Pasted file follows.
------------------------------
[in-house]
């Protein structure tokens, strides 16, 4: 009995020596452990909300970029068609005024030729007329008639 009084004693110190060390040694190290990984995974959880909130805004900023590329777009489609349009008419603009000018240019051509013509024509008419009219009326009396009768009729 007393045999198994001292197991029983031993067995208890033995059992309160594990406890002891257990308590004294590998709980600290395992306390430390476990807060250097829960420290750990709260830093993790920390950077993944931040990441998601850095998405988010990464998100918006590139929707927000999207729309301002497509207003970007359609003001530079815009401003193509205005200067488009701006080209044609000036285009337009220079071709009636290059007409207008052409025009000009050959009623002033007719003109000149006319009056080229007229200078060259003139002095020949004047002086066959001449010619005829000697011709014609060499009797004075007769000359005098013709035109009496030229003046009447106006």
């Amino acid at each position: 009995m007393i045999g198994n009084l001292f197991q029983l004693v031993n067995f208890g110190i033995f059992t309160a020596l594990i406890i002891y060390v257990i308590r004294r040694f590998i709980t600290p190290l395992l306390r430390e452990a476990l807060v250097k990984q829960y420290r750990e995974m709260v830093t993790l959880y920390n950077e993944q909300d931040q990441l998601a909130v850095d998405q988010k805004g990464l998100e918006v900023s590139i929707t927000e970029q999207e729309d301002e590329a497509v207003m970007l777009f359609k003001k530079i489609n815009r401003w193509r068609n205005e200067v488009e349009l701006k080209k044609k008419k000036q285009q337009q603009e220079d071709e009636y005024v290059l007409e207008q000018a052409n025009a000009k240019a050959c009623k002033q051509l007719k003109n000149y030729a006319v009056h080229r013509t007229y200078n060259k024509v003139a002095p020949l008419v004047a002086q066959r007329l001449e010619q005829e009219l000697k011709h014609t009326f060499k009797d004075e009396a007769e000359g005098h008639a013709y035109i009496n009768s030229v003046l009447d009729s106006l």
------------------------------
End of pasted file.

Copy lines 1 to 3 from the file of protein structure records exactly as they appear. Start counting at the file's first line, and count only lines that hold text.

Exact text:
[in-house]
């Protein structure tokens, strides 16, 4: 009995020596452990909300970029068609005024030729007329008639 009084004693110190060390040694190290990984995974959880909130805004900023590329777009489609349009008419603009000018240019051509013509024509008419009219009326009396009768009729 007393045999198994001292197991029983031993067995208890033995059992309160594990406890002891257990308590004294590998709980600290395992306390430390476990807060250097829960420290750990709260830093993790920390950077993944931040990441998601850095998405988010990464998100918006590139929707927000999207729309301002497509207003970007359609003001530079815009401003193509205005200067488009701006080209044609000036285009337009220079071709009636290059007409207008052409025009000009050959009623002033007719003109000149006319009056080229007229200078060259003139002095020949004047002086066959001449010619005829000697011709014609060499009797004075007769000359005098013709035109009496030229003046009447106006």
């Amino acid at each position: 009995m007393i045999g198994n009084l001292f197991q029983l004693v031993n067995f208890g110190i033995f059992t309160a020596l594990i406890i002891y060390v257990i308590r004294r040694f590998i709980t600290p190290l395992l306390r430390e452990a476990l807060v250097k990984q829960y420290r750990e995974m709260v830093t993790l959880y920390n950077e993944q909300d931040q990441l998601a909130v850095d998405q988010k805004g990464l998100e918006v900023s590139i929707t927000e970029q999207e729309d301002e590329a497509v207003m970007l777009f359609k003001k530079i489609n815009r401003w193509r068609n205005e200067v488009e349009l701006k080209k044609k008419k000036q285009q337009q603009e220079d071709e009636y005024v290059l007409e207008q000018a052409n025009a000009k240019a050959c009623k002033q051509l007719k003109n000149y030729a006319v009056h080229r013509t007229y200078n060259k024509v003139a002095p020949l008419v004047a002086q066959r007329l001449e010619q005829e009219l000697k011709h014609t009326f060499k009797d004075e009396a007769e000359g005098h008639a013709y035109i009496n009768s030229v003046l009447d009729s106006l």